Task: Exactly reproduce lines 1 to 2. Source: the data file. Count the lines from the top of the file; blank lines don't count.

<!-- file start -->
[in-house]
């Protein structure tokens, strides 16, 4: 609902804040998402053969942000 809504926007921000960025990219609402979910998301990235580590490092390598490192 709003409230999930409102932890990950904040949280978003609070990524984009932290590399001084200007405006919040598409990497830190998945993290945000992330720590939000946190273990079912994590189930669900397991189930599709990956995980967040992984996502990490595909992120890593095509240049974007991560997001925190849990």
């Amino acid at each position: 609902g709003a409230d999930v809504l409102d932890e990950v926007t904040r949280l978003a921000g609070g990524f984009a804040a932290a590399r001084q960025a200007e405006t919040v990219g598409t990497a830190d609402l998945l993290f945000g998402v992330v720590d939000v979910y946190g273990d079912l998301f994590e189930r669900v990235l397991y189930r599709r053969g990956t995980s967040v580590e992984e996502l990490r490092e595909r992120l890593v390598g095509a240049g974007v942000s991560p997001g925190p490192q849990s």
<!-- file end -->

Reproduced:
[in-house]
């Protein structure tokens, strides 16, 4: 609902804040998402053969942000 809504926007921000960025990219609402979910998301990235580590490092390598490192 709003409230999930409102932890990950904040949280978003609070990524984009932290590399001084200007405006919040598409990497830190998945993290945000992330720590939000946190273990079912994590189930669900397991189930599709990956995980967040992984996502990490595909992120890593095509240049974007991560997001925190849990």